Iraqi Shi‘ites often distrust Iran, but the voice of Iraqi Shi‘ites is ill-served by sectarian parties, some of which voluntarily subordinate themselves to Iranian aims, and others of which were forced into that situation by the withdrawal of U.S. forces. Iranian efforts to co-opt Shi‘ite sectarian parties and, for that matter, Kurdish parties as well serves to promote stalemate and prevent compromise. This undercuts any chance for stability, creating a situation which Iran or its proxy militias can further exploit.

The question for U.S. policymakers is whether, if Iran’s strategy is simply to paralyze and undercut the stability of regional states from within, U.S. policymakers have any strategy to counteract it. If Iran’s way of warfare is duplicitous and if it seeks to undermine states from within rather than confronting them head-on, then it behooves American policymakers not only to recognize it, but learn how to play the reverse game in order to buttress internal stability and maintain relations solid enough to provide balance and prevent the Qods Force from having free rein.

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Hold Turkey and Saudi Arabia Accountable

The Obama administration is looking for some low-cost magic bullet to resolve the mess in Iraq, never mind that its search for a similar remedy in Syria hasn’t materialized. As Max Boot ably demonstrates, reaching out to Iran shouldn’t be the solution: Iran might go in—and, indeed, already has—but it won’t leave. Just look at Lebanon, where Hezbollah continues to wreak havoc 14 years after Israel’s withdrawal.

That said, while Iran has sponsored terrorism that has killed countless Iraqis and scores of Americans in Iraq, and continues to arm and fund hardcore sectarian militias which undercut reconciliation in Iraq, it is as important to recognize that Saudi Arabia and its promotion of radical Islam has historically been as poisonous as the Islamic Republic of Iran (if not more so). Saudi authorities have cracked down slightly after suffering their own blowback a decade ago, but many Saudi charities continue to fund extremism and hate.

Turkey, meanwhile, has become a state sponsor of terrorism in all but official U.S. designation. It has embraced Hamas, helped finance Iran through the sanctions regime, and become an underground railroad through which most foreign jihadis and al-Qaeda wannabes pass on their way into Syria. When pressed, all Deputy Prime Minister Bülent Arınç could say was that Turkey had not supplied the Islamic State of Iraq and al-Sham (ISIS) with arms; evidence that it provided other logistical support and a safe-haven is overwhelming. Even though ISIS holds 49 Turks hostage in Mosul, the Turkish government refuses to condemn ISIS as a terrorist group. Demanding Turkey stop playing a double game on ISIS is doable, unlike putting boots on the ground in Iraq.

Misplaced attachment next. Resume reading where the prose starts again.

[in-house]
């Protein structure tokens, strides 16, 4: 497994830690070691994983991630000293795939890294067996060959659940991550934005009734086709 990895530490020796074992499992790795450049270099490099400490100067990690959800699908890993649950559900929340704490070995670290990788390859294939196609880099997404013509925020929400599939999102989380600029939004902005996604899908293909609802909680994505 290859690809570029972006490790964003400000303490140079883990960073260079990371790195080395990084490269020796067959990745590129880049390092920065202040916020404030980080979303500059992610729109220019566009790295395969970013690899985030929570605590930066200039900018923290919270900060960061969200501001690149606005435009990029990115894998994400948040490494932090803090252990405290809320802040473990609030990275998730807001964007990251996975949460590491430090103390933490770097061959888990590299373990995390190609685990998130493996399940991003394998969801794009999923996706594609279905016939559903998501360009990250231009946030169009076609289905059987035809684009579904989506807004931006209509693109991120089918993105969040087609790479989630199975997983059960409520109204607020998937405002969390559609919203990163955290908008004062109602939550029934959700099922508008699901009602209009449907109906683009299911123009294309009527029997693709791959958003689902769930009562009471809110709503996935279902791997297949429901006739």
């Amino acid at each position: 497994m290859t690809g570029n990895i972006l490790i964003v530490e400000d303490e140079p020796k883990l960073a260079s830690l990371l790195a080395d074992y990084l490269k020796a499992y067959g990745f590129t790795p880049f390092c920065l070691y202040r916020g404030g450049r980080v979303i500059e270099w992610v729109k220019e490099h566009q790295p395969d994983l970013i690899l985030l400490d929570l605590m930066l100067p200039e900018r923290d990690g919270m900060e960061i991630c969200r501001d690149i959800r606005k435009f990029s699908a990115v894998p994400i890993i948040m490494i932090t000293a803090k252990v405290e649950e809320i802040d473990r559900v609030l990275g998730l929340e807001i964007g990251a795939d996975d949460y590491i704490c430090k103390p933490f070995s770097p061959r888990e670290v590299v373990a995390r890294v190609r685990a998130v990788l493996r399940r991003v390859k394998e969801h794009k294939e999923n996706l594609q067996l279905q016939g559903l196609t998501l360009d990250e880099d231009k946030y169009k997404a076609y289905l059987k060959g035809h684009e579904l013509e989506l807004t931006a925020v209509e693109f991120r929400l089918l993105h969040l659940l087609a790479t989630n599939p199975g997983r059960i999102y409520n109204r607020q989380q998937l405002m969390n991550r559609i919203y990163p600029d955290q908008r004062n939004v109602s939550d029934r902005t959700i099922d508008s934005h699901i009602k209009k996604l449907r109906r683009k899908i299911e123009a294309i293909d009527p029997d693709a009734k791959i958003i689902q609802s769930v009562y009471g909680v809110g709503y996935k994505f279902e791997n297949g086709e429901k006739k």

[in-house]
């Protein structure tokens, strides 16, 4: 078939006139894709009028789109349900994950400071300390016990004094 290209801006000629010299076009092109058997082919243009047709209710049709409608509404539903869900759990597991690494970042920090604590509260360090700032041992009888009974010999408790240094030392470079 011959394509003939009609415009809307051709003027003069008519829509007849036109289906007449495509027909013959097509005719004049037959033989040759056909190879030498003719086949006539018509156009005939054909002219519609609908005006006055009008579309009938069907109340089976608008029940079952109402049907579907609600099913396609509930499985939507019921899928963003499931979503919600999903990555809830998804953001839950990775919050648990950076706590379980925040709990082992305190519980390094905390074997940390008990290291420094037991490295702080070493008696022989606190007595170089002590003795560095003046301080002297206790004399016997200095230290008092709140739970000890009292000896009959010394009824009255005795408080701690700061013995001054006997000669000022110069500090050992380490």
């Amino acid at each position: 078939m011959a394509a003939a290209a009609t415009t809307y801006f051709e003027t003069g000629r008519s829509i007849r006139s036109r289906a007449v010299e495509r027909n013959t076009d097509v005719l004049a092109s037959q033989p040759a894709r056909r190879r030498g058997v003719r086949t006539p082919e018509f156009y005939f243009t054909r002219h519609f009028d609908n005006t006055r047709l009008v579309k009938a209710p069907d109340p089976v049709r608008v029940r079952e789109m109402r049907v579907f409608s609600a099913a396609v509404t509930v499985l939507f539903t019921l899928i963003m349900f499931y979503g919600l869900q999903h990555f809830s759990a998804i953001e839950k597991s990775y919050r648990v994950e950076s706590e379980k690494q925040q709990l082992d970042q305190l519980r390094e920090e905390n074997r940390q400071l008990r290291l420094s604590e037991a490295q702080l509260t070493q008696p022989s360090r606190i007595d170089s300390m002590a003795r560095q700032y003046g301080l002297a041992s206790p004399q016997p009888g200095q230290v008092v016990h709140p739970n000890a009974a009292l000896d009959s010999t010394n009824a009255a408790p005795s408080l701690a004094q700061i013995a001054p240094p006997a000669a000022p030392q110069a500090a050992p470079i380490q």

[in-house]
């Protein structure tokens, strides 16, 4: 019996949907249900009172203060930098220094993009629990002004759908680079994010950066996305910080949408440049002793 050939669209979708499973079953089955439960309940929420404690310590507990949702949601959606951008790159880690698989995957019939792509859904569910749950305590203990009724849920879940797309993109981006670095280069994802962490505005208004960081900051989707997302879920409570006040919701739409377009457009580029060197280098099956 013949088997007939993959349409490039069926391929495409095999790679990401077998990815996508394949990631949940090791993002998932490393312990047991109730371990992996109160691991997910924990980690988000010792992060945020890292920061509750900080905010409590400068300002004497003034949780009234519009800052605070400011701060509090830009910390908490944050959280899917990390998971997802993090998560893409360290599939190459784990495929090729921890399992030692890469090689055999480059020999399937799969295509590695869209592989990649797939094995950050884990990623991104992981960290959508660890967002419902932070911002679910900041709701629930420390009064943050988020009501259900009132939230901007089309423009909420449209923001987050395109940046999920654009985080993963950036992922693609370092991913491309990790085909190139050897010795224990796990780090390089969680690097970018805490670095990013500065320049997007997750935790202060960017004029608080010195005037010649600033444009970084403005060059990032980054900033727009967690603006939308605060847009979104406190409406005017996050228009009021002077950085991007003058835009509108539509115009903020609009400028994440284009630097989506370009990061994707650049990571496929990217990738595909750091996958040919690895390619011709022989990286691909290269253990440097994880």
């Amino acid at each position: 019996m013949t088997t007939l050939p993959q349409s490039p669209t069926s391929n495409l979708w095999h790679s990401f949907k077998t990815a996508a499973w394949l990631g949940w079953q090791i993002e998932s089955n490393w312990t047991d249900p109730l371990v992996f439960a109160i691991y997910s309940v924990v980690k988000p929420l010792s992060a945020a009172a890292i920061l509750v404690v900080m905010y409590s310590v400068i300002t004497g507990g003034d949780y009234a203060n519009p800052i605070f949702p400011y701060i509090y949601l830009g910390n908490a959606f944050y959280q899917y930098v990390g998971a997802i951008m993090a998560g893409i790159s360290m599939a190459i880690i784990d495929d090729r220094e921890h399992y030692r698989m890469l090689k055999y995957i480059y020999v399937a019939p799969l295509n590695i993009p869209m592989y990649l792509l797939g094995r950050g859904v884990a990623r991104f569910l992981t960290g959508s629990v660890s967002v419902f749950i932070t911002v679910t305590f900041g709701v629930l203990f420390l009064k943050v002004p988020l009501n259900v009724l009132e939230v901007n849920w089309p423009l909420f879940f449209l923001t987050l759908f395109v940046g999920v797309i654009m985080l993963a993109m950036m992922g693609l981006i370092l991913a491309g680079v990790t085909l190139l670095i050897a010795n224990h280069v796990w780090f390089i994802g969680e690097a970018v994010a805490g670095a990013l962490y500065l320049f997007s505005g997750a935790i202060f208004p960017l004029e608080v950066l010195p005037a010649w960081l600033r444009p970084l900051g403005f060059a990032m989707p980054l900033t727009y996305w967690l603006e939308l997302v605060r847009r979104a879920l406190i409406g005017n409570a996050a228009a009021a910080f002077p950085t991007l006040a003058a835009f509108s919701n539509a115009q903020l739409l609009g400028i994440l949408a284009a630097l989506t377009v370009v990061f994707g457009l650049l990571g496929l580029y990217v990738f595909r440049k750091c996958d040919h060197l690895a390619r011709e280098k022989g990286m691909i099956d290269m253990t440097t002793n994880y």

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The Obama administration is looking for some low-cost magic bullet to resolve the mess in Iraq, never mind that its search for a similar remedy in Syria hasn’t materialized. As Max Boot ably demonstrates, reaching out to Iran shouldn’t be the solution: Iran might go in—and, indeed, already has—but it won’t leave. Just look at Lebanon, where Hezbollah continues to wreak havoc 14 years after Israel’s withdrawal.

That said, while Iran has sponsored terrorism that has killed countless Iraqis and scores of Americans in Iraq, and continues to arm and fund hardcore sectarian militias which undercut reconciliation in Iraq, it is as important to recognize that Saudi Arabia and its promotion of radical Islam has historically been as poisonous as the Islamic Republic of Iran (if not more so). Saudi authorities have cracked down slightly after suffering their own blowback a decade ago, but many Saudi charities continue to fund extremism and hate.

Turkey, meanwhile, has become a state sponsor of terrorism in all but official U.S. designation. It has embraced Hamas, helped finance Iran through the sanctions regime, and become an underground railroad through which most foreign jihadis and al-Qaeda wannabes pass on their way into Syria. When pressed, all Deputy Prime Minister Bülent Arınç could say was that Turkey had not supplied the Islamic State of Iraq and al-Sham (ISIS) with arms; evidence that it provided other logistical support and a safe-haven is overwhelming. Even though ISIS holds 49 Turks hostage in Mosul, the Turkish government refuses to condemn ISIS as a terrorist group. Demanding Turkey stop playing a double game on ISIS is doable, unlike putting boots on the ground in Iraq.

Since the current ISIS/Baathist uprising in Iraq started, Turkey’s behavior has been absolutely reprehensible. There have been photographs circulated in Turkey of an ISIS commander recovering at a Turkish hospital in Hatay. While Turkey claims medical treatment for ISIS terrorists wounded in Syria (or Iraq) is a humanitarian act, the same Turkish government prosecutes doctors who treat protestors wounded in demonstrations against the Turkish government’s authoritarianism in Istanbul.

On Friday, Foreign Minister Ahmet Davutoğlu complained that the media was portraying ISIS unfairly. Turkey may finally have declared the Nusra Front a terrorist group—only after the group stopped obeying Turkish direction—but it has apparently yet to impose the same designation on ISIS, a group too radical even for al-Qaeda. Iraqi press reports suggest that Iraqi forces have arrested four Turkish officers helping train ISIS in Iraq; while the Turks have denied that accusation, it seems there’s some fire causing that smoke. If any Turkish officer took part in training a terrorist group that has reportedly summarily executed more than 2,000 soldiers, then it is hard to conclude that Turkey does not have blood on its hands.